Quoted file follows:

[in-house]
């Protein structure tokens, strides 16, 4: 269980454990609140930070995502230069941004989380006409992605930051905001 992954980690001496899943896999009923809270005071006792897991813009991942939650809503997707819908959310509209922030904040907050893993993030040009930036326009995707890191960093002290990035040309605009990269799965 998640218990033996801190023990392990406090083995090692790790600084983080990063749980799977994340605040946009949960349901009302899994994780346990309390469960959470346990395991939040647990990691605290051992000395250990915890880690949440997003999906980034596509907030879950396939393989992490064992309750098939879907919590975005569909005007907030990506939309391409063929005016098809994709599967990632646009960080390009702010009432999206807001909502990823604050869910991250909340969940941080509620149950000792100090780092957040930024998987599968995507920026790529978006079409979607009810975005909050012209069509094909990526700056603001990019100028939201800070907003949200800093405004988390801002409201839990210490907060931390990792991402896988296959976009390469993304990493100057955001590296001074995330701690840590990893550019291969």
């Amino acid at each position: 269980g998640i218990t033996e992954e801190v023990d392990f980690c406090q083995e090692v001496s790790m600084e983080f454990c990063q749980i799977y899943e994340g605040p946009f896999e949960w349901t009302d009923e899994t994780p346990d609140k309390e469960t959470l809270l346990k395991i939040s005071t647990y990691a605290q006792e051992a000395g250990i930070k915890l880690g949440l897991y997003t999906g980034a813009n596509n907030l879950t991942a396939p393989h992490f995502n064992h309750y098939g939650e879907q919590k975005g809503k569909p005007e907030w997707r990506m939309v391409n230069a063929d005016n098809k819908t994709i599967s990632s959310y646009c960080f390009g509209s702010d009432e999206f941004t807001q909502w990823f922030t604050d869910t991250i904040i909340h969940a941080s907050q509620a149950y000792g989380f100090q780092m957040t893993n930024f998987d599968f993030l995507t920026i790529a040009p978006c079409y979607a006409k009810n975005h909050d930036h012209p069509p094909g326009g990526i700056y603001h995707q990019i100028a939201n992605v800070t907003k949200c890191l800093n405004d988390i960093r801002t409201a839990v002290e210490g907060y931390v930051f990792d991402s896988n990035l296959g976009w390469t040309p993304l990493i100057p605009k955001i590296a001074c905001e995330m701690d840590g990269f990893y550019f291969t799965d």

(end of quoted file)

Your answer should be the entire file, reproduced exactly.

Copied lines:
[in-house]
């Protein structure tokens, strides 16, 4: 269980454990609140930070995502230069941004989380006409992605930051905001 992954980690001496899943896999009923809270005071006792897991813009991942939650809503997707819908959310509209922030904040907050893993993030040009930036326009995707890191960093002290990035040309605009990269799965 998640218990033996801190023990392990406090083995090692790790600084983080990063749980799977994340605040946009949960349901009302899994994780346990309390469960959470346990395991939040647990990691605290051992000395250990915890880690949440997003999906980034596509907030879950396939393989992490064992309750098939879907919590975005569909005007907030990506939309391409063929005016098809994709599967990632646009960080390009702010009432999206807001909502990823604050869910991250909340969940941080509620149950000792100090780092957040930024998987599968995507920026790529978006079409979607009810975005909050012209069509094909990526700056603001990019100028939201800070907003949200800093405004988390801002409201839990210490907060931390990792991402896988296959976009390469993304990493100057955001590296001074995330701690840590990893550019291969």
């Amino acid at each position: 269980g998640i218990t033996e992954e801190v023990d392990f980690c406090q083995e090692v001496s790790m600084e983080f454990c990063q749980i799977y899943e994340g605040p946009f896999e949960w349901t009302d009923e899994t994780p346990d609140k309390e469960t959470l809270l346990k395991i939040s005071t647990y990691a605290q006792e051992a000395g250990i930070k915890l880690g949440l897991y997003t999906g980034a813009n596509n907030l879950t991942a396939p393989h992490f995502n064992h309750y098939g939650e879907q919590k975005g809503k569909p005007e907030w997707r990506m939309v391409n230069a063929d005016n098809k819908t994709i599967s990632s959310y646009c960080f390009g509209s702010d009432e999206f941004t807001q909502w990823f922030t604050d869910t991250i904040i909340h969940a941080s907050q509620a149950y000792g989380f100090q780092m957040t893993n930024f998987d599968f993030l995507t920026i790529a040009p978006c079409y979607a006409k009810n975005h909050d930036h012209p069509p094909g326009g990526i700056y603001h995707q990019i100028a939201n992605v800070t907003k949200c890191l800093n405004d988390i960093r801002t409201a839990v002290e210490g907060y931390v930051f990792d991402s896988n990035l296959g976009w390469t040309p993304l990493i100057p605009k955001i590296a001074c905001e995330m701690d840590g990269f990893y550019f291969t799965d």